Krysten Ritter: By the Book

Krysten Ritter: By the Book


What do you read for solace? For escape? For sheer pleasure?

For solace, I love a book that opens up my perspective. The other day I realized I buy a new copy of “The Untethered Soul,” by Michael A. Singer, in every city I visit. I don’t know if it’s because I forget that I own it already or I just need it again when I’m on the road and missing home. I own at least four copies. I also love Singer’s audio lectures, even just to put on in the background. For escape, I love popcorn thrillers that you can read in a weekend, like “Sharp Objects” and “The Woman in Cabin 10.” For pure pleasure, I love a good rock ‘n’ roll/rock bio or oral history. I recently read “Meet Me in the Bathroom,” by Lizzy Goodman, which follows the Strokes, Interpol and the whole early 2000s NYC rock scene. It is so much fun to relive that incredible time in music, particularly because I was there for more than I should admit.

What are your favorite books about acting or about Hollywood?

My favorite acting books are Stella Adler’s “The Art of Acting” and “Sanford Meisner on Acting.”

Which writers – novelists, playwrights, critics, journalists, poets – working today do you admire most?

Right now, I admire the writers on “Jessica Jones.” Melissa Rosenberg and her team, the level of material they write for me, and their imaginations so consistently blow me away. They have my full attention and admiration right now.

How do you like to read? Paper or electronic? One book at a time or simultaneously? Morning or night? Do you like reading on set?

I can’t read on set because I have too much to stay focused on. Often you hear about people on set living this “hurry up and wait” kind of work life. But for me, specifically on “Jessica Jones,” it’s more like “hurry up and hurry up.” I get to be fully immersed all day every day and it is crazy exciting! But it’s not a reading environment. On set, if anything, I’ll knit because it’s mechanical, a meditation and doesn’t pull focus from the work. In terms of how I read, I am hard copy all the way. I love having a book in my hand. There are already so many digital distractions in our lives and for me, reading on a screen and getting alerts and text messages totally ruins it. I like to read in the park, or I like to get in bed early, get cozy and get lost in a good book.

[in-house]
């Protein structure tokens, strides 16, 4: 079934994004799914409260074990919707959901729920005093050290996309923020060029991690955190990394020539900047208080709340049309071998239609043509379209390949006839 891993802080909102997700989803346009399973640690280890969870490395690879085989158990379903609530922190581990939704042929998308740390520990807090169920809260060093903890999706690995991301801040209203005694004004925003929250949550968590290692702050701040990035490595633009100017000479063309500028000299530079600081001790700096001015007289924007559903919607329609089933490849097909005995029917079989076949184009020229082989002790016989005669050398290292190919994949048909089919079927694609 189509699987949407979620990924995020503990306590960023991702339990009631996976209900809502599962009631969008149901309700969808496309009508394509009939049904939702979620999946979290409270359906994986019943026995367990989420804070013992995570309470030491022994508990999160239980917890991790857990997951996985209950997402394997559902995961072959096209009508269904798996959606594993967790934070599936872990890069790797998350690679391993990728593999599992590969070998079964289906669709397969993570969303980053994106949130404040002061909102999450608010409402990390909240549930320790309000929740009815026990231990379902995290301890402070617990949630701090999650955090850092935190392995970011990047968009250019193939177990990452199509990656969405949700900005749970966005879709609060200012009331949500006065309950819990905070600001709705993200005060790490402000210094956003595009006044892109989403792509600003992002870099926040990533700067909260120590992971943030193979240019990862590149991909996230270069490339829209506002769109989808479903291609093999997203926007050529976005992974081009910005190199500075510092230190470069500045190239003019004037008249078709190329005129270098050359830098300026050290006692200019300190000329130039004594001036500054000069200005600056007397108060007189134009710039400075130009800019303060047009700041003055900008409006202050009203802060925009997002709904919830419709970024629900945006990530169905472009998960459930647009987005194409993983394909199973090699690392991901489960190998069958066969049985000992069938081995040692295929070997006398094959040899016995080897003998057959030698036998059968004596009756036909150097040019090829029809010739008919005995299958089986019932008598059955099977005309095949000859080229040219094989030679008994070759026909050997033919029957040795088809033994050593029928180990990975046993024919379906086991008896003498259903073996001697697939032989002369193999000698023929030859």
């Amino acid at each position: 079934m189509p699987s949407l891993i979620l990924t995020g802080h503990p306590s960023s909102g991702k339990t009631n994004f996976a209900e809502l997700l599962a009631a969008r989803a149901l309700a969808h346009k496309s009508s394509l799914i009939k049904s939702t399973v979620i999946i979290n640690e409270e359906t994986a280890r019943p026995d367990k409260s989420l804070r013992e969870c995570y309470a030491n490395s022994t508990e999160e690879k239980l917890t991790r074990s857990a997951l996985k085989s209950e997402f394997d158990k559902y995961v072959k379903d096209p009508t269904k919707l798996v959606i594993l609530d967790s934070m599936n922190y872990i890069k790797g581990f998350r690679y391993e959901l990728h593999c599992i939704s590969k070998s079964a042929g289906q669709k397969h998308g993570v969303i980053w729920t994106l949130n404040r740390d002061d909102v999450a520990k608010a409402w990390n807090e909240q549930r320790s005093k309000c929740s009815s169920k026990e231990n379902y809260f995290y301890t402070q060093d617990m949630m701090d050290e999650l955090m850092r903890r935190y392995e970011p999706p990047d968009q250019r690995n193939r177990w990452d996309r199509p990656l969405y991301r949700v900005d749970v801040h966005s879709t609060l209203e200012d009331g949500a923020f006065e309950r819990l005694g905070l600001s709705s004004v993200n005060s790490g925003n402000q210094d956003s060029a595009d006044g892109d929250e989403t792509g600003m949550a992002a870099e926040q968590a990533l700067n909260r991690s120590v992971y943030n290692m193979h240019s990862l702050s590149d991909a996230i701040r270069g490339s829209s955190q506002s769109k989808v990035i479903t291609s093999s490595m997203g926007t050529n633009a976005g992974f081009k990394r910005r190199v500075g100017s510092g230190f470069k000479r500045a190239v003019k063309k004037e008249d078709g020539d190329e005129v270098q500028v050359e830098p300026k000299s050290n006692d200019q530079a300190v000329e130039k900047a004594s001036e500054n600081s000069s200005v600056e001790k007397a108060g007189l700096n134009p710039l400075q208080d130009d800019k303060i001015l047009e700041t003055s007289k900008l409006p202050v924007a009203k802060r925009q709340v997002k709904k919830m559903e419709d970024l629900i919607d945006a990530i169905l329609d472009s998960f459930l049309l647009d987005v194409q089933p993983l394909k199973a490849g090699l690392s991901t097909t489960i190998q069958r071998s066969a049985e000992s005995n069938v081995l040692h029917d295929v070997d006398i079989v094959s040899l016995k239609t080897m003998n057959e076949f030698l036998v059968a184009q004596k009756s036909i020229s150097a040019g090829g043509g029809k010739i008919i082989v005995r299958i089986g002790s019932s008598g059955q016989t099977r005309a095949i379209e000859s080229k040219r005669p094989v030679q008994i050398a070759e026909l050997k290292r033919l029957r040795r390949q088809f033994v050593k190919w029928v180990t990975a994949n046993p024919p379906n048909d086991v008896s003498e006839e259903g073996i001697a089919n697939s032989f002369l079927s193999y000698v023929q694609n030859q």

What book might people be surprised to find on your shelves?

Stacks of knitting and crochet books.

What’s the best book you’ve ever received as a gift?

“Don’t Forget to Sing in the Lifeboats,” by Kathryn and Ross Petras. A friend gave it to me and it has been kind of life-changing. It is this little book of inspirational quotes and wisdom, and it’s such a pick-me-up to read a few pages a day. I’ve since given it as a gift a few times and I often post pages from it on my Instagram stories. People seem to love it!

What kind of reader were you as a child? Which childhood books and authors stick with you most?

I wasn’t a big reader as a kid and I often think about that. I was told that I had poor reading comprehension, but now I recognize that is not true at all. I just wasn’t interested in what I was given and I had too wild an imagination to sit still long enough unless it was something I really loved. I didn’t fit in the box. So, I think it’s important to encourage kids to read whatever interests them, outside of what’s on a curriculum.

You’re organizing a literary dinner party. Which three writers, dead or alive, do you invite?

Gillian Flynn, Hemingway, Stephen King. I feel like no one would know what to say to each other, but how fun?

Who would you want to write your life story?

I think I would feel more comfortable writing my own.

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